The pod people: casting light on a growing medium

Although radio was once thought to be dead because of the rise of television, the recent popularity of podcasts may mean new life for the medium.

People listen to podcasts for a variety of reasons: some like entertainment, while others listen to podcasts that keep them up-to-date on news and politics or shows that educate them.

The convenience of podcasts is definitely part of their appeal – it’s easy to put on a podcast and go about other activities, like making dinner or cleaning. They also make walks and commutes much more enjoyable.

However, with a smorgasbord of podcasts to choose from, it can be hard to decide what to listen to. With that in mind some of the staff from The Weal shared their must-listen podcasts.

For Andrew Bardsley, some of the podcasts he listens to are a way to stay connected to his hobby of playing video games. Some of his favourites are Bombcast, The Comedy Button, The Giant Beastcast and Weird Heat.

Personally, I’m fond of podcasts that deliver thrills and chills, such as Lore by Aaron Mahnke. Every week, Mahkne explores the origins behind myths and legends, laying out the facts and letting listeners come to their own conclusions about the supernatural.

Unsolved Murders: True Crime Stories is also fantastic for true-crime aficionados who like to delve deep into the details. Part radio show, part analysis, Unsolved Murders has something for everyone.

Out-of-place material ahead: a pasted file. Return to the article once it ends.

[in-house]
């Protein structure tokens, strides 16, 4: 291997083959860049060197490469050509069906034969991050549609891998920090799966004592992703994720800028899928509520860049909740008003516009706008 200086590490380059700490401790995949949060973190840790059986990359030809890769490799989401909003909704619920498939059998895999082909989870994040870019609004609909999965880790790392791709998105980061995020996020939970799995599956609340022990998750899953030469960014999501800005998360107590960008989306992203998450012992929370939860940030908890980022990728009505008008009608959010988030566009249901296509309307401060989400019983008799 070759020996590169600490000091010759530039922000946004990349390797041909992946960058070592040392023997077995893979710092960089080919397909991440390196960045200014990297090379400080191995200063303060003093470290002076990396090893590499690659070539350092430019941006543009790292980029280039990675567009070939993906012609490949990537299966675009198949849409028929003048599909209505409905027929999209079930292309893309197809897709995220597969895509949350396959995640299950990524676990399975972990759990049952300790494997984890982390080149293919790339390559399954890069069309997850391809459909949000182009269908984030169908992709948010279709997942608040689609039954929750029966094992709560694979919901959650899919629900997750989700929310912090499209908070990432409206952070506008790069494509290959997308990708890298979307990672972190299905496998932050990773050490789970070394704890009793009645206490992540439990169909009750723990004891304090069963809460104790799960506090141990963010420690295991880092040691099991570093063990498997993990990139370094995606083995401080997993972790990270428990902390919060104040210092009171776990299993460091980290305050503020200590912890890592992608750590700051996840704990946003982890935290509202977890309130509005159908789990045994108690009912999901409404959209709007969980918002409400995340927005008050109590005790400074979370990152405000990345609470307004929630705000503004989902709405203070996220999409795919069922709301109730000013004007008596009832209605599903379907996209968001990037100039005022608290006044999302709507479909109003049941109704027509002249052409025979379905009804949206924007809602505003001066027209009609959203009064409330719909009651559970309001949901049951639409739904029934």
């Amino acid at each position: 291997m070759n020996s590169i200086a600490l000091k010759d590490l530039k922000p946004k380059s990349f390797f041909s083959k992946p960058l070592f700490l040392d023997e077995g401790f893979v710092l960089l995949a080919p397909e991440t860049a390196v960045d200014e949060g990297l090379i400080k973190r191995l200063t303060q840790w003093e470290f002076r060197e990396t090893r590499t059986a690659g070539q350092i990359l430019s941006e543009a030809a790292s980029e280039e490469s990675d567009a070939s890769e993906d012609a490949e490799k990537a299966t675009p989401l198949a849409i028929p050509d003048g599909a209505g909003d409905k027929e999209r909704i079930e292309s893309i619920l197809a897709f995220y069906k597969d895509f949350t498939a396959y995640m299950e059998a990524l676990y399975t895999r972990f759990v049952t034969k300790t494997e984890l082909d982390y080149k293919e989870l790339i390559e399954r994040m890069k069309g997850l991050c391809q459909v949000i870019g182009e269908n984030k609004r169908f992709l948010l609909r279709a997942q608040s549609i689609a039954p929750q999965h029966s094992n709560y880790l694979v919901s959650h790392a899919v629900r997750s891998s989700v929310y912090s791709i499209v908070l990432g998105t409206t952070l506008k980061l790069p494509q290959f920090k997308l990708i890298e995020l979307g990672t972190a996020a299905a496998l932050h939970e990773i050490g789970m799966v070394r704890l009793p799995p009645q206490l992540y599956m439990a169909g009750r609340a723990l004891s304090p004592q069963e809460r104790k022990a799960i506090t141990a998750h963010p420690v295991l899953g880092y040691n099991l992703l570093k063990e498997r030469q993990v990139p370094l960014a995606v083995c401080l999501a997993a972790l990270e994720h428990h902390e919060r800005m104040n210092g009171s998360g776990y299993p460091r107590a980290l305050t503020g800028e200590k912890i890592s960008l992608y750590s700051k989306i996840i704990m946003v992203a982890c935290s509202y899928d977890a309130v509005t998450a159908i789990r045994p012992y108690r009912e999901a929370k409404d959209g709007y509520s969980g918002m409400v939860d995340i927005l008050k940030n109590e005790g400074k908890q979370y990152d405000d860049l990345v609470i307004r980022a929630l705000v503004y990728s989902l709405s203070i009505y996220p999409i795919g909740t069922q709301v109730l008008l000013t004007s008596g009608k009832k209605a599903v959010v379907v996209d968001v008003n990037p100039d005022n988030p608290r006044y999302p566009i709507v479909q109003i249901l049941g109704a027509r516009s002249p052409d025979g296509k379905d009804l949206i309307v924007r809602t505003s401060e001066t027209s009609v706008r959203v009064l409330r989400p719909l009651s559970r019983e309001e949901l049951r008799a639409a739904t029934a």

I also enjoy podcasts with storylines, such as King Falls AM and Welcome to Night Vale, which both purport to be small-town radio stations in towns where the borders between reality and the otherworldly are blurred.

Sean Feagan is a fan of No Agenda, a twice-weekly podcast created by Adam “The Podfather” Curry and PC-Magazine columnist John C. Dvorak. Both entertaining and insightful, this podcast deconstructs media in three-hour episodes filled with jingles. Unlike some podcasts which fizzle out after a few years, No Agenda has been going strong for almost 10.

Some people use podcasts as inspiration for aspects of their own lives. For Carmen Cundy, her inspiration comes from the podcast The Minimalists, which focuses on the art of minimalism and ways to incorporate it into your life. The podcast is presented by two former businessmen who realized that the affluence of their lives wasn’t making them happy.

“Maybe that’s the way to find fulfillment, by collecting experiences instead of material things,” said Cundy.

For those who are interested, Netflix also has a documentary on this called Minimalism: A Documentary About the Important Things.

No matter why you enjoy podcasts or what your interests are, new podcasts are being created every day. Finding the ones you’re interested in just takes some digging.

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